By Beth Kormanik Posted April 20, 2012, 4:03 PM EDT
WASHINGTON Anticipating the arrival of the Discovery space shuttle was much like Christmas Eve for Linda Hicks, director of special events at the Smithsonian’s National Air and Space Museum, who wondered, Would Rudolph come through? Discovery flew its first mission on August 30, 1984, and finished its final mission on March 9, 2011, after the government retired the shuttle program. Hicks planned a slate of public and private events to welcome the shuttle.
Things kicked off Tuesday morning when the Discovery, mounted atop NASA's Boeing 747 Shuttle Carrier Aircraft flew over metropolitan Washington on its way to the Smithsonian’s Udvar-Hazy Center near Dulles International Airport. Awaiting the arrival at were 300 V.I.P guests at a private brunch and viewing party and thousands of public citizens who came with lawn chairs and coolers for their own party. Thursday morning the center hosted another V.I.P breakfast for 225 guests, a ceremony, and a lunch, and a public component for whomever wanted to come. Finally, on May 1 the center will throw a donor dinner starting with cocktails outdoors at the nose of the shuttle, followed by a seated dinner. Lincoln Automotive sponsored Tuesday’s events, and the Boeing Company and Lockheed Martin Corporation sponsored Thursday’s ceremony.
Hicks spoke with BizBash about planning for the shuttle's arrival.
How did the idea for the flyover come about?
It really came from NASA, I think. It’s also been a long tradition. When we received what we have currently—a shuttle that never went into space—NASA gave it to us in 1985. This time it’s a very emotional time for NASA because the shuttles aren’t flying anymore. This is the most historic of the shuttles. They’re bringing it back to the home of NASA, the capital of America. They wanted to fly it all over the city to see this thing that’s never going to be anymore. NASA wanted to do it.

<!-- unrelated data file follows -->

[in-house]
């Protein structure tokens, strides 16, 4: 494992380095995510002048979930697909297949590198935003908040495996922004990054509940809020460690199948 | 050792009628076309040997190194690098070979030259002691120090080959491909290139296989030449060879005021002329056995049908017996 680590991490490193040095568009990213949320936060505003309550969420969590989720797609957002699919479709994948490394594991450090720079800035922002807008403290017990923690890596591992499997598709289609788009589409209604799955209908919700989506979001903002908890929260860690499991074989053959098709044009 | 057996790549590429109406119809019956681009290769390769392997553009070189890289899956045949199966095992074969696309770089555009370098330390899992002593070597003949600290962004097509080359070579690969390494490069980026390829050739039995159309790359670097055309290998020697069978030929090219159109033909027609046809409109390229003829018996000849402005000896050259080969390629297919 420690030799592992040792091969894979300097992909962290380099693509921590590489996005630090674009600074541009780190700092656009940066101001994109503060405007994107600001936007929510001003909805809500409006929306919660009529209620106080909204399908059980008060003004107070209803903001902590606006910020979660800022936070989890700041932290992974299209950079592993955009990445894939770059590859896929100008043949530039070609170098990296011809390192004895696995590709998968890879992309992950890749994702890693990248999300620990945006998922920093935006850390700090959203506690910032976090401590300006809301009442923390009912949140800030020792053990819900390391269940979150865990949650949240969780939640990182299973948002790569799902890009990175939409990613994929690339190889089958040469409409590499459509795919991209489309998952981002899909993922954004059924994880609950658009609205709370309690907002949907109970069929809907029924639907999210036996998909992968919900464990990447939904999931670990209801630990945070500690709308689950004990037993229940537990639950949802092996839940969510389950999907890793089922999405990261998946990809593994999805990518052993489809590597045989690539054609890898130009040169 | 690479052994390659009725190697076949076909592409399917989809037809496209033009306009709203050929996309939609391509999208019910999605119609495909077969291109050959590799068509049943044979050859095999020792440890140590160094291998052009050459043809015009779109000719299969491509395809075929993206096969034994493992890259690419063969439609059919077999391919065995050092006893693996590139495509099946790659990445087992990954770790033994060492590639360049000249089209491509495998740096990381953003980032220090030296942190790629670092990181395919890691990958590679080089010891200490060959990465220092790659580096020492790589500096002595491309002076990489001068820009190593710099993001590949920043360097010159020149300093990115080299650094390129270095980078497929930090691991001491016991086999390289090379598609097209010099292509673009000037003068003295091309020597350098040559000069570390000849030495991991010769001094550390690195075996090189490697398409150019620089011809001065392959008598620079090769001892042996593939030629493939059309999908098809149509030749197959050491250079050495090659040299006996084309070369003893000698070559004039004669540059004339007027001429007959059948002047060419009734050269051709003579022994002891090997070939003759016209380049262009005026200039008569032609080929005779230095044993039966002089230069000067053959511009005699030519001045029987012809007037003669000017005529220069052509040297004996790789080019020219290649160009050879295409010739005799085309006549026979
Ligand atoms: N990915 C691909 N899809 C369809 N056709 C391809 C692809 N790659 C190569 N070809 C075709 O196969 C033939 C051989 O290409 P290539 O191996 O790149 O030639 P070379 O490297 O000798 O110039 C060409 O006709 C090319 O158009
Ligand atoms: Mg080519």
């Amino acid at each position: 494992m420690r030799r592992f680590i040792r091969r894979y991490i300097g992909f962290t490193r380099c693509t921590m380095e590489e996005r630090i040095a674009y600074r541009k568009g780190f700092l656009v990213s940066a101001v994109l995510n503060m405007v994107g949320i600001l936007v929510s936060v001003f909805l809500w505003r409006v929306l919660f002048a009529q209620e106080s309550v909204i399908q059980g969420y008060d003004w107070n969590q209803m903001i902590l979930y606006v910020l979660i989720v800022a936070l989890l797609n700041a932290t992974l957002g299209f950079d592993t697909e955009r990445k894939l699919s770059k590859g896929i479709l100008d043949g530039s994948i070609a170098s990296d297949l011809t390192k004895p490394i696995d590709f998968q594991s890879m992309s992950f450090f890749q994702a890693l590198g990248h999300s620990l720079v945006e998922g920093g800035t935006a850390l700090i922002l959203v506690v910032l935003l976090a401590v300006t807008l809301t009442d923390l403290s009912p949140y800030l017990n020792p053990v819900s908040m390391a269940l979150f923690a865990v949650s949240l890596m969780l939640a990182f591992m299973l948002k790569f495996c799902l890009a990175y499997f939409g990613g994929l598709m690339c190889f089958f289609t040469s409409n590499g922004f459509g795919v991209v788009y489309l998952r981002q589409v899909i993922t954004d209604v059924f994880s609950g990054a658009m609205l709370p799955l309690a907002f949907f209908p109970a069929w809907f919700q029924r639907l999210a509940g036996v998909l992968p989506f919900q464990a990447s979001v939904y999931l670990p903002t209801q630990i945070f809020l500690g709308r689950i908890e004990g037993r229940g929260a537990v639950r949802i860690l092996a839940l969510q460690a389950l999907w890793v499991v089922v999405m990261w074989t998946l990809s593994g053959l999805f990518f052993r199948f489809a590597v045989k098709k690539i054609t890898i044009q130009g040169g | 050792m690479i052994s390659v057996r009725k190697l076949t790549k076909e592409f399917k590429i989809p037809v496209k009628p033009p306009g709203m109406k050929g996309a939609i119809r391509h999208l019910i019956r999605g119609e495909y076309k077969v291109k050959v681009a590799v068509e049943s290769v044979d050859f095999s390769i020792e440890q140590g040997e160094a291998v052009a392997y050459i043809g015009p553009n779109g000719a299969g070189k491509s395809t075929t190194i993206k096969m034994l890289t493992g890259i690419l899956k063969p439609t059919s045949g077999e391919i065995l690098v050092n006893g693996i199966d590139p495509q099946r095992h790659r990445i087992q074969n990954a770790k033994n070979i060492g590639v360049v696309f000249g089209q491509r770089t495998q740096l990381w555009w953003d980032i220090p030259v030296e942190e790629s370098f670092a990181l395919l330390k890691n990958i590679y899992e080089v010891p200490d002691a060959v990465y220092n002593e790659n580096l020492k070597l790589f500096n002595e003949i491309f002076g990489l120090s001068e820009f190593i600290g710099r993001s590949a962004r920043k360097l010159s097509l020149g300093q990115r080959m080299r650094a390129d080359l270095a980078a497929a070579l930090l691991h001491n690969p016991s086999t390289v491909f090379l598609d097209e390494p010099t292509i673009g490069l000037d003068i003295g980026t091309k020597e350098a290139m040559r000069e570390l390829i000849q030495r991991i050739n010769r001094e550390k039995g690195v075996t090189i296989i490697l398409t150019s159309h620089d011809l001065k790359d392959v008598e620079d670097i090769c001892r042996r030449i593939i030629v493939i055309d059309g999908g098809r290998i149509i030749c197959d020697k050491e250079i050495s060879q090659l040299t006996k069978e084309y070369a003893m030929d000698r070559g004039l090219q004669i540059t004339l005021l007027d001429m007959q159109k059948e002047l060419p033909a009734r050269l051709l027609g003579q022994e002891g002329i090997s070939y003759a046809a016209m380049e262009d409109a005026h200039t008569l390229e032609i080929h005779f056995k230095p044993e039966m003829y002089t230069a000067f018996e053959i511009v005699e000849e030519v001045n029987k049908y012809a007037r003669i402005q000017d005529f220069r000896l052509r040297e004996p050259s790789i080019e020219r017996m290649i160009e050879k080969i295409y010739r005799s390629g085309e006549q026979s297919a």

Tell me about some of the logistical preparations that went into planning this event.
It was on a variety of levels. First, NASA had not figured out how to take a shuttle off the back of a big carrier airplane for many, many years. They have special facilities at Kennedy [Space Center in Orlando]. They had to practice for months to prepare for bringing it up. They showed us time-lapse videos. It boggled the mind. It’s a far cry from flower arrangements and floor plans. Then there were the logistics on how to do the flyover because Washington is so terribly secure since 9/11. NASA and the F.A.A. had to meet several times about where they could fly and what they could tell the public. Some of our major concerns, we have a parking lot that holds 6,000 cars. At 6 a.m. [Tuesday] morning, the cars were backed up already to get in. Usually we’re pretty low-key here. Only a couple of days a year do we have a big public event. We had to talk with our contractors about the best way to bring in V.I.P.s, where to park the public, and let everyone have a positive experience. In the meantime, we had to get our vendors and caterers in for our brunch and hope the shuttle would come. That was one of the worst parts: If it was bad weather, the whole thing could have gone puff. Events always are in a controlled space with a controlled guest list and careful planning for the artistic effect you’re going to have. In this case, the enormous shuttle provided all the ‘wow’ you try to dream up, and we had to keep up with the wave and also make the guests we wanted to feel special to feel special.
How many different government agencies were involved in coordinating the arrival?
The Smithsonian, the Department of Transportation—which controls the airports—the F.A.A., and NASA. Then you have all of the local police, the park police—they all had to be aware that this shuttle was going to be flying over. The National Park Service had to be aware. They had to lift all the security. We had United States Air Force escort planes.
Could you look to the previous shuttle in 1985 for any guidance on how to plan the event?
We didn’t even have this facility here. It opened in 2003. When we got the shuttle in 1985, they put it in a warehouse in the back lot of Dulles. We didn’t have anyplace to show it. It was too big to show downtown. So we built this gorgeous facility to house these great big things. In 1985, it flew in and landed and there was a small delegation of local airport people.
What happened to the shuttle between its arrival Tuesday and its debut Thursday? Was it cleaned or prepped in other ways?
This shuttle looks like it’s been to space and back a few times. It’s kind of scorched. It looks like a warrior. It has practically spent a year in space. Our curator really wanted to receive it in that condition.